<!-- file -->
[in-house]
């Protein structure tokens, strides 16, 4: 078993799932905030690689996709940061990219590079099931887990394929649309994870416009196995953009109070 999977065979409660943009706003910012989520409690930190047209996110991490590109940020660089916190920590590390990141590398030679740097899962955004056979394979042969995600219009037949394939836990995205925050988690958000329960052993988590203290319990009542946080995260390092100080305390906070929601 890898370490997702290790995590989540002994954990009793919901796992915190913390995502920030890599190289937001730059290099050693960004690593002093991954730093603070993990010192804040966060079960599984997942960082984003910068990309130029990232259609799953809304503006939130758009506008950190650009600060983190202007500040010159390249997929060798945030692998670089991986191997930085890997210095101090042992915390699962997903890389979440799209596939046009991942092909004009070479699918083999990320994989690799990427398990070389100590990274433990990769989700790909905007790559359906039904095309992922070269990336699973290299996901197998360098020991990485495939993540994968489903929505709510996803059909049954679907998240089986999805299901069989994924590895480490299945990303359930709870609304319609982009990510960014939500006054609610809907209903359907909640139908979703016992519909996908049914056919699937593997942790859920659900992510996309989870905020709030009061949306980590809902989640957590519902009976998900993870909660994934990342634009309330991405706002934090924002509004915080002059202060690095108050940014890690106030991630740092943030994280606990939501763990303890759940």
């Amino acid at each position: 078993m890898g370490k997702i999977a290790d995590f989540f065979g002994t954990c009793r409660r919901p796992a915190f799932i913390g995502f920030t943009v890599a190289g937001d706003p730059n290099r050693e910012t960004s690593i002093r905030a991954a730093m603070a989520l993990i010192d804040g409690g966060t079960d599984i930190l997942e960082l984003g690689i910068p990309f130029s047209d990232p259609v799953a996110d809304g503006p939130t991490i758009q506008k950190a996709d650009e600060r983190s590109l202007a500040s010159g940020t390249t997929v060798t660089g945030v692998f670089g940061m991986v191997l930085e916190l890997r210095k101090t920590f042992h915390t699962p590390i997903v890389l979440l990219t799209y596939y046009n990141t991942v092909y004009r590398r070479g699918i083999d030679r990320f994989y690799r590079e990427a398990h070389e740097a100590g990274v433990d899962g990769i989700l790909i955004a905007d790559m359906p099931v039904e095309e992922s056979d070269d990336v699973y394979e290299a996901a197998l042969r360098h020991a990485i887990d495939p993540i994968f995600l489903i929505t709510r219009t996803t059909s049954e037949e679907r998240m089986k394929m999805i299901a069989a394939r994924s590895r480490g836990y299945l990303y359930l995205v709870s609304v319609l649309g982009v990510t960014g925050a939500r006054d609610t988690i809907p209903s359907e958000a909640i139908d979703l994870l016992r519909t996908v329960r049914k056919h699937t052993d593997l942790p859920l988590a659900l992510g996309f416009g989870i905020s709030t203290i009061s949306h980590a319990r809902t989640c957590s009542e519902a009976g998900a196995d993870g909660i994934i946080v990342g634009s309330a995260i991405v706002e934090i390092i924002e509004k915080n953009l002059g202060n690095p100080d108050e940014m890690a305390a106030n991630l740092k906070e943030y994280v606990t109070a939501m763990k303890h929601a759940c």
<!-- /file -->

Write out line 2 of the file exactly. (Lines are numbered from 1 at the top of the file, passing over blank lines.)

């Protein structure tokens, strides 16, 4: 078993799932905030690689996709940061990219590079099931887990394929649309994870416009196995953009109070 999977065979409660943009706003910012989520409690930190047209996110991490590109940020660089916190920590590390990141590398030679740097899962955004056979394979042969995600219009037949394939836990995205925050988690958000329960052993988590203290319990009542946080995260390092100080305390906070929601 890898370490997702290790995590989540002994954990009793919901796992915190913390995502920030890599190289937001730059290099050693960004690593002093991954730093603070993990010192804040966060079960599984997942960082984003910068990309130029990232259609799953809304503006939130758009506008950190650009600060983190202007500040010159390249997929060798945030692998670089991986191997930085890997210095101090042992915390699962997903890389979440799209596939046009991942092909004009070479699918083999990320994989690799990427398990070389100590990274433990990769989700790909905007790559359906039904095309992922070269990336699973290299996901197998360098020991990485495939993540994968489903929505709510996803059909049954679907998240089986999805299901069989994924590895480490299945990303359930709870609304319609982009990510960014939500006054609610809907209903359907909640139908979703016992519909996908049914056919699937593997942790859920659900992510996309989870905020709030009061949306980590809902989640957590519902009976998900993870909660994934990342634009309330991405706002934090924002509004915080002059202060690095108050940014890690106030991630740092943030994280606990939501763990303890759940």